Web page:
MADERA COUNTY – After 17 days of testimony in the preliminary hearing of Kenneth Jackson and Allison Waterman on 31 counts of arson and conspiracy, the prosecution called its last witness on Wednesday, Oct. 23.
The Coarsegold couple has been in custody since their arrests on June 25 after dozens of suspicious fires in the Yosemite Lakes Park area. Waterman was released on bail, but was rearrested on June 29 and charged with additional counts.
The hearing, which started on Sept. 9, finally moved into the defense case on Wednesday afternoon with more Cal Fire personnel being called to the stand.
Jackson’s attorney Craig Collins called eight witnesses, including one Cal Fire Chief, three Captains and four Engineers, who were first-on-scene for several of the fires that are included in the charges, and served as the Incident Commanders.
Throughout the hearing, there have been questions from the defense as to why the reports of the Incident Commanders differed in some respects from those of the Prevention Investigators who are called in later. Collins asked the witnesses that question.
All testified that they have been trained in origin and cause of wildland fires, and that it is part of their duties to complete a preliminary report as to the origin and cause of the fires to which they responded.
The witnesses also stated that their primary job is suppression, and that they have neither the tools nor the expertise to do a thorough investigation into the cause of the fire. They do their best to protect the area where they determine the fire started, and defer to those with more training to complete the process.
“My primary job is to extinguish the fire,” Engineer Joe Quistorff told Senior Deputy District Attorney Sally Moreno. “Prevention’s primary job is to determine the origin and cause.”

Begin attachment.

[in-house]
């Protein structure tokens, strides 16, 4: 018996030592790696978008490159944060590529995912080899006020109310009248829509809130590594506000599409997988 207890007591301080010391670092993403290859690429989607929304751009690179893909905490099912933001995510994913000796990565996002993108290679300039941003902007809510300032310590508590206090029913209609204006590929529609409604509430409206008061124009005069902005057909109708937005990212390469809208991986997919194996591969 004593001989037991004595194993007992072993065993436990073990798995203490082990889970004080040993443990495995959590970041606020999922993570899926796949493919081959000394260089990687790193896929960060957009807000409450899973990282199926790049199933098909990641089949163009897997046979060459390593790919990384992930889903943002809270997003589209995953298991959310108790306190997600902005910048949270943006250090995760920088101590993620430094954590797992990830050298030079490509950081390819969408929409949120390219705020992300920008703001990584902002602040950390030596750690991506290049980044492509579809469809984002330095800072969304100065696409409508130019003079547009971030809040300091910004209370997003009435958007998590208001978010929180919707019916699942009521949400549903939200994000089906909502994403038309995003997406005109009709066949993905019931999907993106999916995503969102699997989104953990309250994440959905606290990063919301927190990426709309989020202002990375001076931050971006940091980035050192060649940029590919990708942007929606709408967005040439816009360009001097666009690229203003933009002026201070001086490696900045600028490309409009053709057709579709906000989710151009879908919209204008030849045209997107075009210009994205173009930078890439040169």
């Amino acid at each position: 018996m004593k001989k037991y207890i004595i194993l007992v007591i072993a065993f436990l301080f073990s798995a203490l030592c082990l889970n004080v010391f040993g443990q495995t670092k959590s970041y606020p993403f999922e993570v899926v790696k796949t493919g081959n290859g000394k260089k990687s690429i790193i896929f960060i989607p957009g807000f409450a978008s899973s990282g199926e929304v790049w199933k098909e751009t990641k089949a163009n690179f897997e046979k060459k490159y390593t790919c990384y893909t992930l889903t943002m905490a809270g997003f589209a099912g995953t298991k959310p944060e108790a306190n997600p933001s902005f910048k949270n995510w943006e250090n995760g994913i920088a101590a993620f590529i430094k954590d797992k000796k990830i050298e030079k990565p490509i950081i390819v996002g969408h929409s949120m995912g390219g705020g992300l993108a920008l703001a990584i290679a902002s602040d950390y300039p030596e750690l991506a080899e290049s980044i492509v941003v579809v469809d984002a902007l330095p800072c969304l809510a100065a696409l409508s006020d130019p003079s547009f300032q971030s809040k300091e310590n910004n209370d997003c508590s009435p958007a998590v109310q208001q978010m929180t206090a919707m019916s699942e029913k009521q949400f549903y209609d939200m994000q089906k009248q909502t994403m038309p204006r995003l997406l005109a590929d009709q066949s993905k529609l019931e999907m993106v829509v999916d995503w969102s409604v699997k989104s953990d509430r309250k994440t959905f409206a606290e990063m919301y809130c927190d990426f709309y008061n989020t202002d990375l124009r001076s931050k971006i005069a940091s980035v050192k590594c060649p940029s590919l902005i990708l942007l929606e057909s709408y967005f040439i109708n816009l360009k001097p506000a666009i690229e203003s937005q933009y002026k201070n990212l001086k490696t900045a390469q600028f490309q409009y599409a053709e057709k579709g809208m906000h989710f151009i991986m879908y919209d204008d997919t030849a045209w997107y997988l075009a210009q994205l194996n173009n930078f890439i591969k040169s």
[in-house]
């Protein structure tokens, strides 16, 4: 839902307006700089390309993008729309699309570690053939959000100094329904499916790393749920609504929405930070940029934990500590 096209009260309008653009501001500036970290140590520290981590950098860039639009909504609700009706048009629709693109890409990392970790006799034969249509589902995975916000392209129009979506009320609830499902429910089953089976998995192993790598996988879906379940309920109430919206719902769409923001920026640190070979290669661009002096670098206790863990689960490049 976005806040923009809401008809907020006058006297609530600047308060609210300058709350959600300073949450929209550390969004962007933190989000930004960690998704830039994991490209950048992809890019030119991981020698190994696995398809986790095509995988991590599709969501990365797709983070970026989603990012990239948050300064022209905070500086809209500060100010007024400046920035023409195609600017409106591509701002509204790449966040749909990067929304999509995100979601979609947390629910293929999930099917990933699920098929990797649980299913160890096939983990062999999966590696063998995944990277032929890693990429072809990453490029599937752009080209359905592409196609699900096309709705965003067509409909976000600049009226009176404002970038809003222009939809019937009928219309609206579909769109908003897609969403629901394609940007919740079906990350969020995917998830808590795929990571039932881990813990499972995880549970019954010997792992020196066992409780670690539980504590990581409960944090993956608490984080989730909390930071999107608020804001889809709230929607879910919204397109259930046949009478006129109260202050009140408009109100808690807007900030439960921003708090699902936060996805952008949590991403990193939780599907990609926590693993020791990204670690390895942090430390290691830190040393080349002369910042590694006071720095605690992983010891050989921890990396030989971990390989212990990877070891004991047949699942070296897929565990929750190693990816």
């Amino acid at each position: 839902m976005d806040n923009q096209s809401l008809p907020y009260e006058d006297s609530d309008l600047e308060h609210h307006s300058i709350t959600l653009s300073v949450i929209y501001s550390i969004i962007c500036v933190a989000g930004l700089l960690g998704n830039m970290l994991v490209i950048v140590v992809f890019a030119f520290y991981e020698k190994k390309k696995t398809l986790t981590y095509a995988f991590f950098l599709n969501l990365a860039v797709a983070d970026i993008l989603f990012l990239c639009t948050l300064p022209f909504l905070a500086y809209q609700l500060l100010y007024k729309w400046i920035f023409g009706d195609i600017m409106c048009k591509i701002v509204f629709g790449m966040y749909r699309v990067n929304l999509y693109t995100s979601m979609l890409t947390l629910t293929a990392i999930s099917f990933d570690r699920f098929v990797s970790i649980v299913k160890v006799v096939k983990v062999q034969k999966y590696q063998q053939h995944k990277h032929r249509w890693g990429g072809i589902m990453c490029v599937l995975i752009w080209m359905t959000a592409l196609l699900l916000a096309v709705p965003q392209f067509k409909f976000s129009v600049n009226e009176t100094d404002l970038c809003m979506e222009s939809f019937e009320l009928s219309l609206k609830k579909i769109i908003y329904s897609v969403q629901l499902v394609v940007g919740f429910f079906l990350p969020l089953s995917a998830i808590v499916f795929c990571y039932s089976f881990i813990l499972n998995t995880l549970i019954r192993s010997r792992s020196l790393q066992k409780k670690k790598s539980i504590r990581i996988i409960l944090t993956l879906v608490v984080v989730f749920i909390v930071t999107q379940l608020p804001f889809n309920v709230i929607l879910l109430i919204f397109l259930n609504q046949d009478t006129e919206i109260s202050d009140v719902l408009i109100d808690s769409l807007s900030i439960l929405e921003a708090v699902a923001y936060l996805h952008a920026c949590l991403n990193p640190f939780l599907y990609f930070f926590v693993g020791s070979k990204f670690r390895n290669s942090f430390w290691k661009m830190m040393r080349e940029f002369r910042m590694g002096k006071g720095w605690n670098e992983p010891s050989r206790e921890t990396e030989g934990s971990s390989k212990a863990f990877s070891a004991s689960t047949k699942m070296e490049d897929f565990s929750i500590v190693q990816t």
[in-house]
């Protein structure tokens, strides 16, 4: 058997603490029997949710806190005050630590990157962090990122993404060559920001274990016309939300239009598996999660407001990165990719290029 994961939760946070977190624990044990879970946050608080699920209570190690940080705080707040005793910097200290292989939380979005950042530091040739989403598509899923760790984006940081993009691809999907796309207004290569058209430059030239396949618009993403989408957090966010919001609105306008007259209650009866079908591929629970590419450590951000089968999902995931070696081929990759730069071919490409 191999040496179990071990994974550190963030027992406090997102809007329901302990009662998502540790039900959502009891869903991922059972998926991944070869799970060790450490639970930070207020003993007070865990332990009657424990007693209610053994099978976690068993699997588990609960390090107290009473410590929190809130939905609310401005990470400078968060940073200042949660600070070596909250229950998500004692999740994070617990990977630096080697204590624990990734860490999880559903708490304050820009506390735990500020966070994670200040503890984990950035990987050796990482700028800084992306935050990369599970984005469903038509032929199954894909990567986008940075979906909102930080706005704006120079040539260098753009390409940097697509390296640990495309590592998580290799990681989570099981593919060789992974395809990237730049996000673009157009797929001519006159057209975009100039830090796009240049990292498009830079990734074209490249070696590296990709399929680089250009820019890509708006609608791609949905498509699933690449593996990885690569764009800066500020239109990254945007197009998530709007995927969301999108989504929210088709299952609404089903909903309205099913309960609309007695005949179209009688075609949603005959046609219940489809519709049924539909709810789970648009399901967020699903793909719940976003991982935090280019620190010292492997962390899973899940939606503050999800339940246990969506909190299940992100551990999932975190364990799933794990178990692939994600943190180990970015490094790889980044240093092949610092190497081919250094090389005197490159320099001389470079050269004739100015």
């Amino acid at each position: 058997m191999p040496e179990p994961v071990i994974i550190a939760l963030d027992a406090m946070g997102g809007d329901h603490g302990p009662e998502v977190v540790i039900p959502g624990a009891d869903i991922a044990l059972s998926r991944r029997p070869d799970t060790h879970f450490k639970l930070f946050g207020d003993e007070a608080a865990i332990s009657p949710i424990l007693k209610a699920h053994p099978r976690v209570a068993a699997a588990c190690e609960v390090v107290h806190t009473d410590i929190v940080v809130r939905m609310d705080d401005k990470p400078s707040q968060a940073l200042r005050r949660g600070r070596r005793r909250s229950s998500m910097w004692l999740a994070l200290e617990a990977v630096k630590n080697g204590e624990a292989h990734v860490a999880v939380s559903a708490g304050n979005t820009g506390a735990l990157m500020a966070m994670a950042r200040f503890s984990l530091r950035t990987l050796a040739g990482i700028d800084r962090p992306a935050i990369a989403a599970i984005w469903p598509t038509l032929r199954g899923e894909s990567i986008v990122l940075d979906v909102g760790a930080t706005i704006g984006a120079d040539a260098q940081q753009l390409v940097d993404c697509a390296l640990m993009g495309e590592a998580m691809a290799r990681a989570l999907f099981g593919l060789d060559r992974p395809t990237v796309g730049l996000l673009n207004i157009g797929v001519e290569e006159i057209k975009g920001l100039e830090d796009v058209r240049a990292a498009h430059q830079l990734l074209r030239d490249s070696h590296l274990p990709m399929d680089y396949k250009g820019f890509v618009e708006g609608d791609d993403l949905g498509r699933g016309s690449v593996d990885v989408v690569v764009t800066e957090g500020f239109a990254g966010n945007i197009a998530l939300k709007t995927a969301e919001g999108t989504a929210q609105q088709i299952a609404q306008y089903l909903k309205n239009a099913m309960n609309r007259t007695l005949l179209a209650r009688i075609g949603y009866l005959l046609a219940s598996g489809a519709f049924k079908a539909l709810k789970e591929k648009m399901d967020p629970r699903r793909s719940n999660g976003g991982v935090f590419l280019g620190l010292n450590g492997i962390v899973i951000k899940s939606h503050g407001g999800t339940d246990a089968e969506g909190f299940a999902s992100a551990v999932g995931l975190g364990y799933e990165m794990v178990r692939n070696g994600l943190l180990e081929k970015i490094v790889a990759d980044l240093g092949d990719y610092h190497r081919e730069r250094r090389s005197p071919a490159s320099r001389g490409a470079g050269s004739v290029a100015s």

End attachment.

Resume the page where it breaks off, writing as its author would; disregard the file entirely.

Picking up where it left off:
The defense also recalled Battalion Chief Bernie Quinn to the stand, questioning him about others who may have been considered suspects in the investigation.
Quinn was shown a photograph of a juvenile who lives in the YLP area, who reportedly was telling friends that he was lighting fires.
“We received information that the juvenile had said something to the effect that even if he got caught, the fires would continue because his friends were lighting fires too,” said Quinn.
Quinn also testified that another juvenile, who lives on Revis Way, was suspected of lighting fires around his residence and was also investigated.
A neighbor called to report that on May 22, at about 7 p.m., he saw a juvenile who lives next door to him, using his garden hose to put out a fire. When the neighbor went outside and said he would call 911, the young man told him that he had already called.
When no fire engines showed up at his house, the neighbor decided something was odd and called to report the incident the next day.
Quinn said that this juvenile was also overheard on the school bus telling friends that he had started the fire. There was a lighter found among the debris of the fire, along with toys, boxes and a broom.
“Those are items we usually associate with kids playing with fire,” said Quinn, who said both juveniles were eliminated as suspects in the incidents near the Jackson/Waterman residence.
The defense questioned Quinn about other fires that were not part of the arson series log which investigators had prepared. The causes of several of those fires have been determined – one was a cutting torch, one was a ratcheted tie-down strap dragging on the pavement, and two were found to have been caused by discarded cigarettes, Quinn said.